The most common route into Administration is for the company directors to call a meeting and hold a vote. If the majority of the directors agree, the company can apply to the court for an Administration Order. This is a quick and easy way to enter into Administration as you can call the meeting at short notice. There’s also no requirement for a court hearing as long as there is no outstanding Winding Up Petition against the company.
However, the situation is not always quite so straightforward. For example, what happens when there are two directors and one wants to put the company into Administration but the other opposes it?
Making decisions about the future of a struggling company is never easy, but it is even more problematic when there are two directors with opposing views. In a recent case in the High Court - Abigal Boura v Lyhfl Limited - one company director applied to the court to appoint an administrator on the basis that the business could not pay its debts. However, there was also another company director who opposed the appointment.
The court subsequently had to decide whether one director could apply to the court to appoint an administrator when there was no board majority or valid resolution in favour of the application. In its judgement, the court determined that where a company had two directors and one opposed the application, a single director could not act alone in appointing an administrator.
Although one director cannot appoint an administrator when the other one opposes, there have been cases where the court has appointed administrators on the application of a sole director. In these cases, the second director has not actively opposed the application. The applications were also considered to be urgent, with the court needing to act quickly to protect the company and its creditors.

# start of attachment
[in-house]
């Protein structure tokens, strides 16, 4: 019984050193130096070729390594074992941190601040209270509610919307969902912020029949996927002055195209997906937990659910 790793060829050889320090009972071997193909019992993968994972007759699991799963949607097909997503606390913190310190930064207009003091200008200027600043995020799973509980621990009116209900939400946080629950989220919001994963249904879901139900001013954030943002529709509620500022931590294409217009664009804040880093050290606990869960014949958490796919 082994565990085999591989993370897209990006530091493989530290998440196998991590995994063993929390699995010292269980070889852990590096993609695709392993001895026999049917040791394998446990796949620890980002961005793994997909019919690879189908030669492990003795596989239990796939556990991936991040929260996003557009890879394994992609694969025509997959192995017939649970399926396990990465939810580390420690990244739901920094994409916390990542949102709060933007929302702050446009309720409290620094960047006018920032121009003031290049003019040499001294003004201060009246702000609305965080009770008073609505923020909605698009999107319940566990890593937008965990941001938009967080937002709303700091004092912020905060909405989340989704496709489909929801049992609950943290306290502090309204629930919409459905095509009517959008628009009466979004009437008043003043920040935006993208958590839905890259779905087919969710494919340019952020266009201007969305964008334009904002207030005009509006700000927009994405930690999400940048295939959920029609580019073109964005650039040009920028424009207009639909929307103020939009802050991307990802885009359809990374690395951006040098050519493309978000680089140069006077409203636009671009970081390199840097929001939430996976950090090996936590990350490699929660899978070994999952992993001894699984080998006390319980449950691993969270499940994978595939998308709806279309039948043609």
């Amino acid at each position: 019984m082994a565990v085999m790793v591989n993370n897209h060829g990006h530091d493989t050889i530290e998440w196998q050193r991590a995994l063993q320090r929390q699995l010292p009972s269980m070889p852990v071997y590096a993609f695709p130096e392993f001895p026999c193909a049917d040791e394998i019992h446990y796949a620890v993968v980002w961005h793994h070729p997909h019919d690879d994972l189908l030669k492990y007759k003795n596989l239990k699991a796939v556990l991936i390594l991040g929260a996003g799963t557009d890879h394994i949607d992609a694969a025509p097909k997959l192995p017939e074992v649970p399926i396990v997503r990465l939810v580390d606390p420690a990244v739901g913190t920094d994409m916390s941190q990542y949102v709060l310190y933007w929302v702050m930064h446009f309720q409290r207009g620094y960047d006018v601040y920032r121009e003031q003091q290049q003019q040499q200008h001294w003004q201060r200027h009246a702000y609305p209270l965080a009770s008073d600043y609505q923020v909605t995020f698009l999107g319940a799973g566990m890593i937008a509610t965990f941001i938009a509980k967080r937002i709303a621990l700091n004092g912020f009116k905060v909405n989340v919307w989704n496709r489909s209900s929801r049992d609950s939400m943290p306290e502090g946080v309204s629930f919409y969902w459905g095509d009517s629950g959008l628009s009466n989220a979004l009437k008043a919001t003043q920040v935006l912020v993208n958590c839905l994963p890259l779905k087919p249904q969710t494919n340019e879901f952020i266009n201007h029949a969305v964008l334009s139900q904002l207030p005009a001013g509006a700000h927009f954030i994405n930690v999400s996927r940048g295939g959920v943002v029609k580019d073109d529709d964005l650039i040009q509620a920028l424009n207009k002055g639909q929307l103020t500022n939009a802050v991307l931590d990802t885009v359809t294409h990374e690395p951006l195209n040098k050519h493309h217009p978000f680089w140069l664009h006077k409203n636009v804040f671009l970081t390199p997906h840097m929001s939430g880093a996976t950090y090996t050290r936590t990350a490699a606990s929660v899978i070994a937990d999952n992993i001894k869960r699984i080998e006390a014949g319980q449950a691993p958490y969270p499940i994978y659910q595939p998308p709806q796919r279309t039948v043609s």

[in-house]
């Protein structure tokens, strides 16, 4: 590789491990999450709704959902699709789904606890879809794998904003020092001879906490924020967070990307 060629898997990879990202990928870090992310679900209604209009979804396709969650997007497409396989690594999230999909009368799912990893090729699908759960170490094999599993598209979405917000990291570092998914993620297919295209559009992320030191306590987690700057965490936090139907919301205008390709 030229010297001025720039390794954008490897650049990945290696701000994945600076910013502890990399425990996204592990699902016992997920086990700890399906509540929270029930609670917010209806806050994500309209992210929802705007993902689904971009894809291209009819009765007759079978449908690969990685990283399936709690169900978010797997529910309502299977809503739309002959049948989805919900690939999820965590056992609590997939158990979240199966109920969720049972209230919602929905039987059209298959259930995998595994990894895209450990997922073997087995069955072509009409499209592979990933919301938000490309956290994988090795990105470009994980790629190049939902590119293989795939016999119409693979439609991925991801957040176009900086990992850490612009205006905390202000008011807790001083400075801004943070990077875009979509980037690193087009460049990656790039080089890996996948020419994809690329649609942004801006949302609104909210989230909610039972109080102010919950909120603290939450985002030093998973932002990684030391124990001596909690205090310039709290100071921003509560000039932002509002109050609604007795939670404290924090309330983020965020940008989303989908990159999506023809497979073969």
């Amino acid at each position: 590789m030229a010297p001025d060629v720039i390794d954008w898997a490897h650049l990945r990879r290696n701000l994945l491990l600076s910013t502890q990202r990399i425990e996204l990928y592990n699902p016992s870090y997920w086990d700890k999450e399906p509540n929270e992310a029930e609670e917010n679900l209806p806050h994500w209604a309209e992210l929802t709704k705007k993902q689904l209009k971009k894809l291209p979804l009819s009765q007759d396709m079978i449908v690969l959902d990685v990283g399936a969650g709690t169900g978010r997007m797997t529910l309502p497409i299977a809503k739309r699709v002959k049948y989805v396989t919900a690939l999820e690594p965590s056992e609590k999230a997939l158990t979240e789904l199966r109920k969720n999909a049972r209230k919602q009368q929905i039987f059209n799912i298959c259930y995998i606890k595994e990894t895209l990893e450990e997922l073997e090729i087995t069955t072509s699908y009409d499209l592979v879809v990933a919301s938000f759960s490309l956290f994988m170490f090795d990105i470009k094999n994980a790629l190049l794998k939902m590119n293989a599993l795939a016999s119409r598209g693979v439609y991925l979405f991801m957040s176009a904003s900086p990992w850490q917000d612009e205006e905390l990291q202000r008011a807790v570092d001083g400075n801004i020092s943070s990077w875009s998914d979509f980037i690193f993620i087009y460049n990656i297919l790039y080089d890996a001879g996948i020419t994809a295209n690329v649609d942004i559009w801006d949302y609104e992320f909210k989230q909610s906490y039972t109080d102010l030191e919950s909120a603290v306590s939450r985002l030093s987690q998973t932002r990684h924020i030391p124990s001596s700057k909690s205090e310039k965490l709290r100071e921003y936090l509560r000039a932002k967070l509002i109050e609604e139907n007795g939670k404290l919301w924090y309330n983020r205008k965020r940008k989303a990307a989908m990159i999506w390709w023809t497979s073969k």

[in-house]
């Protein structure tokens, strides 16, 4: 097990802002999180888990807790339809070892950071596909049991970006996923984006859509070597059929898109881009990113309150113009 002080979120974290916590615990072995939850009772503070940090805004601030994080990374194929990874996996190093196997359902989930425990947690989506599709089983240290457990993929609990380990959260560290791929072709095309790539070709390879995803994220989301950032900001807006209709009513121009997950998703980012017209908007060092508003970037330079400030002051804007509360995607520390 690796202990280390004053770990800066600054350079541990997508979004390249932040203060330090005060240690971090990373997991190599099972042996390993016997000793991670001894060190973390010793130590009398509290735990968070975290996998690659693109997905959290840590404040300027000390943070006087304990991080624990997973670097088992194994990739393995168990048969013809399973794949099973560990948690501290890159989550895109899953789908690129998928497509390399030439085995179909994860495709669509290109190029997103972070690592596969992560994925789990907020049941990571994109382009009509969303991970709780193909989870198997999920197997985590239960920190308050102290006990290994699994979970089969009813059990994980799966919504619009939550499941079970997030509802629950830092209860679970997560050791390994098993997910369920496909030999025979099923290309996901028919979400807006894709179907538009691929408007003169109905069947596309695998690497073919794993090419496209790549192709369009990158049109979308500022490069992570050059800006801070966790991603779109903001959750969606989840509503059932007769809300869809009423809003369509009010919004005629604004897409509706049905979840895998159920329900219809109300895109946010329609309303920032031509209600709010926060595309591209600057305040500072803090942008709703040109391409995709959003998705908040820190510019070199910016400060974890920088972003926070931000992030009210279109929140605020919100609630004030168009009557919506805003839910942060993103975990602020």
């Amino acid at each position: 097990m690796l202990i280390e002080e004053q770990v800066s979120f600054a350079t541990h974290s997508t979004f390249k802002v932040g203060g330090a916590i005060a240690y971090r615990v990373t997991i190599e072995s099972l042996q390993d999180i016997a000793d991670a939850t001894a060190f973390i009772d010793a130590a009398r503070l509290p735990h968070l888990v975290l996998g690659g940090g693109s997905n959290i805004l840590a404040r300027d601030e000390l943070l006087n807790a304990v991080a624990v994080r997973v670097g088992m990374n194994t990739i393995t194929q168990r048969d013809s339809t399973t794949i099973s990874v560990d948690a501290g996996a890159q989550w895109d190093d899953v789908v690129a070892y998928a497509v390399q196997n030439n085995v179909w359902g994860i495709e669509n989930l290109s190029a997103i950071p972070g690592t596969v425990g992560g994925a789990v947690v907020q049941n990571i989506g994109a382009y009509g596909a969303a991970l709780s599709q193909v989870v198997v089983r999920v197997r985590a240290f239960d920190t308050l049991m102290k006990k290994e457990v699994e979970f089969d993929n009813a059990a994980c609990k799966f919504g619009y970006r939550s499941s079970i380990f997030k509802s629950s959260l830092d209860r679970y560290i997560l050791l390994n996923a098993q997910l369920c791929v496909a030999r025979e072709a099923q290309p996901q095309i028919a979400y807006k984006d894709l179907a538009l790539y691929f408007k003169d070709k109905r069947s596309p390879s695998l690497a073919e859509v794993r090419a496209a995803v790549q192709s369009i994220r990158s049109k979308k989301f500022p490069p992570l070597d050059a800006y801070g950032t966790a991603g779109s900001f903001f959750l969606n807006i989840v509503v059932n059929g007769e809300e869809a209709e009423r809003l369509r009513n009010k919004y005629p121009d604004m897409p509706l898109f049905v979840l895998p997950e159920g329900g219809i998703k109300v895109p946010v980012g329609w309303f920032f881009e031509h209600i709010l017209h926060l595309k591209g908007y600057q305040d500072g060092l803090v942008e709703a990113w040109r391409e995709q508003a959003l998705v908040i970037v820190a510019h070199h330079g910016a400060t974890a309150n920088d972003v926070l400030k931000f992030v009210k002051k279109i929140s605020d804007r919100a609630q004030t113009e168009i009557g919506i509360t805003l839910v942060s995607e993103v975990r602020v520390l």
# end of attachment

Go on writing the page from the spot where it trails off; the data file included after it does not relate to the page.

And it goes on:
If your company is facing financial difficulties or is struggling to pay its debts, putting it into Administration could be the best option. The company directors and its shareholders can voluntarily appoint an administrator via a majority vote. Although it’s less common, a floating charge holder, such as a bank, can also force a company into Administration via a court order.
If you put your company into Administration voluntarily, you can decide who to appoint as the administrator. You must file a Notice of Intention to appoint an administrator to the court. At this point, an interim moratorium will begin, which protects the company from existing or pending creditor action for 10 business days so you can explore viable solutions to your problems. You can then file the Notice of Appointment, which details the name, address and contact details of the administrators you have appointed. At this point, a new moratorium will begin that lasts for the duration of the administration process.
If you are unable to pay your staff, cannot pay debts when they are due and are coming under increasing pressure from your creditors, we can help you formulate a plan to get back on track. Contact our licensed insolvency practitioners for a free, same-day consultation or arrange a meeting at our network of offices throughout the UK.
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